How to Use Microsoft Excel

How to Use Microsoft Excel

# How to use Microsoft Excel XP | Page 2

Learn how to use Microsoft Excel by learning first the different aspects of the screen layout and how to navigate in Excel.

 What's on this page... Acquainting yourself with the Excel Screen Excel behind the Scenes Workbooks, Worksheets & Chart Sheets Cells & What you can put in them

#### Workbooks, Worksheets And Chart Sheets

Excel files are known as workbooks.

A single workbook can store as many sheets as will fit into memory, and these sheets are stacked like the pages in a notebook.

Sheets can be either worksheets (a normal spreadsheet-type sheet) or chart sheets (a special sheet that holds a single chart).

Most of the time, you work with worksheets each of which has exactly 65,536 rows and 256 columns.

Rows are numbered from 1 to 65,536 and columns are labeled with letters. Column 1 is A, column 27 is AA, column 52 is AZ, column 53 is BA, and so on up to column 256 (which is IV).

Learn how to use Microsoft Excel in learning the differences between a workbook, worksheet and chart sheet.

#### Cells And What You Can Put In Them

When you learn how to use Microsoft Excel, you'll see that there are different things you can do with the cells.

The intersection of a row and column is called a cell.

A quick calculation with Excel tells me that this works out to 16,777,216 cells which should be enough for most people.

Cells have addresses, which are based on the row and column that they are in.

The top-left cell in a worksheet is called A1, and the cell way down at the bottom is called IV65536. Cell K9 (also known as the dog cell) is the intersection of the eleventh column and the ninth row.

A cell in Excel can hold a number, some text, a formula, or nothing at all. You already know what numbers and text are, but you may be a bit fuzzy on the concept of a formula.

In learning how to use Microsoft Excel, you'll need to learn how to use formulas and functions.

A formula is a special way to tell Excel to perform a calculation using information stored in other cells. For example, you can insert a formula that tells Excel to add up the values in the first 10 cells in Column A and to display the result in the cell that contains the formula.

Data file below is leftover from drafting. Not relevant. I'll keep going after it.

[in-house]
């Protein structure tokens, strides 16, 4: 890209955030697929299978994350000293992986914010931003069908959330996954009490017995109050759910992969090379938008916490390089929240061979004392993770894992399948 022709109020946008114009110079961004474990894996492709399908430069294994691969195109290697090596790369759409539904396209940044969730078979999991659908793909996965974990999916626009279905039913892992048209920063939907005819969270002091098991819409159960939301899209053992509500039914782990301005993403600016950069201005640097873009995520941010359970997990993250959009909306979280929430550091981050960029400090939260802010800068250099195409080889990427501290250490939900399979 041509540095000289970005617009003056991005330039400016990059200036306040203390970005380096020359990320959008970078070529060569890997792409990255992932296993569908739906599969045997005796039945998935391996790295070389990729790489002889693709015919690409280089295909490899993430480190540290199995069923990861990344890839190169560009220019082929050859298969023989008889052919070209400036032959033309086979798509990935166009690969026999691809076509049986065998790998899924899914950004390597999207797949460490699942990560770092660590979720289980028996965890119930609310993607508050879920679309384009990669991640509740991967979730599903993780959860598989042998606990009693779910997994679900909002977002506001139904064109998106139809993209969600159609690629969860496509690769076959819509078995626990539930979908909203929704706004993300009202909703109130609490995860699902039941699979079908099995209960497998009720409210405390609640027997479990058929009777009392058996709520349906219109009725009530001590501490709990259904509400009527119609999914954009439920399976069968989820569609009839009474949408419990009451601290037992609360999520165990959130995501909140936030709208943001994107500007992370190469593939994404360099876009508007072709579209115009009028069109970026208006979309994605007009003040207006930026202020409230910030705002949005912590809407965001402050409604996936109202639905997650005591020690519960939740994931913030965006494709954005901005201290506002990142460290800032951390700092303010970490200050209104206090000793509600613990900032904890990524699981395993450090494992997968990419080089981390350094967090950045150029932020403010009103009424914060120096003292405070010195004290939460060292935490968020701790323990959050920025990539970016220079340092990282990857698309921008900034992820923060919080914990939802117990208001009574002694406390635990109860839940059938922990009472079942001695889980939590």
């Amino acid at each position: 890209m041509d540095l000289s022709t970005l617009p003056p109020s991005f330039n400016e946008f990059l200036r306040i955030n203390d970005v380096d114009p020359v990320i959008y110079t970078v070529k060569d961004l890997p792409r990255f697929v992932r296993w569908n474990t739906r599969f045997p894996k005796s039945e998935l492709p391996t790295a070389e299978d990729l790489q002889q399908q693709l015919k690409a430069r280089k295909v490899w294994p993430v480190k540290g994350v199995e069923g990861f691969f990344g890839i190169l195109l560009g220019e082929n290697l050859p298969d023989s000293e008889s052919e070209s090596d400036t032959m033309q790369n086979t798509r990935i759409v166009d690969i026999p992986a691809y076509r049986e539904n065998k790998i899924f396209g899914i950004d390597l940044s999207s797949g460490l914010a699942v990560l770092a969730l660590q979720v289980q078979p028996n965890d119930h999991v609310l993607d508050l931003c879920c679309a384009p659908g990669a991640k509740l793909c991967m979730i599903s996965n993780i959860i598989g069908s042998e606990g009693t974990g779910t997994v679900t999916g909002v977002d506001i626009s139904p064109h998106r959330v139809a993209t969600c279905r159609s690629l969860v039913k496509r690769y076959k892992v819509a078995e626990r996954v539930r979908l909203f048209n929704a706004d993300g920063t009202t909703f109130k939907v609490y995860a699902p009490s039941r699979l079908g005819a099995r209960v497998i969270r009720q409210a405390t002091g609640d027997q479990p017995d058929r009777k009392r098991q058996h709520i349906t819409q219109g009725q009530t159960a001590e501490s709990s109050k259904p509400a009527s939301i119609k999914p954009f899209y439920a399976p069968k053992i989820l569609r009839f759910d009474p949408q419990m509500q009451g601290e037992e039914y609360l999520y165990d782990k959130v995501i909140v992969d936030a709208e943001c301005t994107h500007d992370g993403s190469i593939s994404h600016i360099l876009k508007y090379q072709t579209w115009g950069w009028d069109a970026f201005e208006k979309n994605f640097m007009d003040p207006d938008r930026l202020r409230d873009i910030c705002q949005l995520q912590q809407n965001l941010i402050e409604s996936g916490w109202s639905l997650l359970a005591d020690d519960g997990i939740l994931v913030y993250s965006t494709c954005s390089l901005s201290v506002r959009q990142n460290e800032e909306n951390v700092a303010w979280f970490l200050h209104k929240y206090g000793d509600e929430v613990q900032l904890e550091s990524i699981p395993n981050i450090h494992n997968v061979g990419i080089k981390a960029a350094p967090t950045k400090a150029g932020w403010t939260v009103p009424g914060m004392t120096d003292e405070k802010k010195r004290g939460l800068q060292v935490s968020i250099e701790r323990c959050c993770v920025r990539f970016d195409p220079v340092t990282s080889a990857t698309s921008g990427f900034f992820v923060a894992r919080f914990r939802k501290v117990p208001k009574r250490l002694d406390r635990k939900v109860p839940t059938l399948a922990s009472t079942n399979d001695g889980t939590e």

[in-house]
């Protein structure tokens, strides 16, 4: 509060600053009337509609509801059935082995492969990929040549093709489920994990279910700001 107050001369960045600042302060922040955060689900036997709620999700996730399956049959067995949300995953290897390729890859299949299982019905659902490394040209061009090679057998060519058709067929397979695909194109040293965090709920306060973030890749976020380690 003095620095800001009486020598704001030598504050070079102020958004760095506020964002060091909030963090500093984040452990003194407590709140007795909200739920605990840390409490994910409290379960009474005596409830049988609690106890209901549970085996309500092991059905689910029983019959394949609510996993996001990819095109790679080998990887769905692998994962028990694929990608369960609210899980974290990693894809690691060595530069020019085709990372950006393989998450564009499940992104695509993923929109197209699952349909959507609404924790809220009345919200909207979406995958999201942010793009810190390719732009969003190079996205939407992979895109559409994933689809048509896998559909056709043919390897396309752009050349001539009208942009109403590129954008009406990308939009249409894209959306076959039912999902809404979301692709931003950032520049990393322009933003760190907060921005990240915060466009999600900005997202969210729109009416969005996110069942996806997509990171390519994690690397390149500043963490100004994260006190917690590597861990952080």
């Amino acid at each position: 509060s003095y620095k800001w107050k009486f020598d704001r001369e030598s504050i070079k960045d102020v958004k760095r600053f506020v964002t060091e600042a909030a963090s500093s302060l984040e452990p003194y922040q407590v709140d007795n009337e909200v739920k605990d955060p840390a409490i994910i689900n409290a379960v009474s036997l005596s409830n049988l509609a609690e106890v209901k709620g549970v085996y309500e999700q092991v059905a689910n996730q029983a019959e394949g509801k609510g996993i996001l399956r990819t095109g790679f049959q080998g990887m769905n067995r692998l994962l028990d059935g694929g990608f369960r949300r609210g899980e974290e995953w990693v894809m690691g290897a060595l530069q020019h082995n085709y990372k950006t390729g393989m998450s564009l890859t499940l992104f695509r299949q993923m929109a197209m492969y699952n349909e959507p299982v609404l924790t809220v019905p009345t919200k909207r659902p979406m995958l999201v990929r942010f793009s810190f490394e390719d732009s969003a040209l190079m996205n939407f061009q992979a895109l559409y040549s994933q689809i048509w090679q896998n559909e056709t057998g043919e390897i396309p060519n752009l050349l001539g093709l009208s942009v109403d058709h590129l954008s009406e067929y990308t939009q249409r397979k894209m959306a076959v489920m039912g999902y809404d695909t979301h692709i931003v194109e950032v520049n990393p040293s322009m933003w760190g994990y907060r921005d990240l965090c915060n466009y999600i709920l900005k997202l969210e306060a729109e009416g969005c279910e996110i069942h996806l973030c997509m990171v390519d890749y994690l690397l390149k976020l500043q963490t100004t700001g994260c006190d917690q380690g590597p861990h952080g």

Formulas can use normal arithmetic operators such as + (plus), - (minus), * (multiply), and / (divide).

They can also use special built-in functions that let you do powerful things without much effort on your part. For example, Excel has functions that add up a range of values, calculate square roots, compute loan payments, and even tell you the time of day.

When you create a chart from numbers stored in a worksheet, you can put the chart directly on the worksheet or in a special chart sheet in the workbook. When you're working with a chart, some of Excel's menus change so that they are appropriate for chart-type operations.

If your worksheet contains geographic data, you can create maps from the data. Maps reside on a worksheet (there's no such thing as a map sheet).
###### Excel XP Topics
- Tips
- Excel Screen Layout
- Working with Workbooks
- Templates
- Working with Worksheets
- Moving Around
- Move Worksheets
- Copy Worksheets
- Insert & Delete Cells
- Insert & Delete Rows
- Insert & Delete Columns
- Resize Row
- Resize Column
- Editing Data
- Content Color
- Cell Color
- Number Formats
- Fonts
- Alignment
- Text Direction
- Indent Contents
- Merge Cells
- Copy
- Move
- Undo & Redo
- Using Zoom
- Freeze & Unfreeze Titles
- Split Worksheet
- AutoFill
- AutoComplete
- Comment
- Find
- Replace
- Spellcheck
- Formulas
- Functions
- Print
- Sorting
- AutoFilter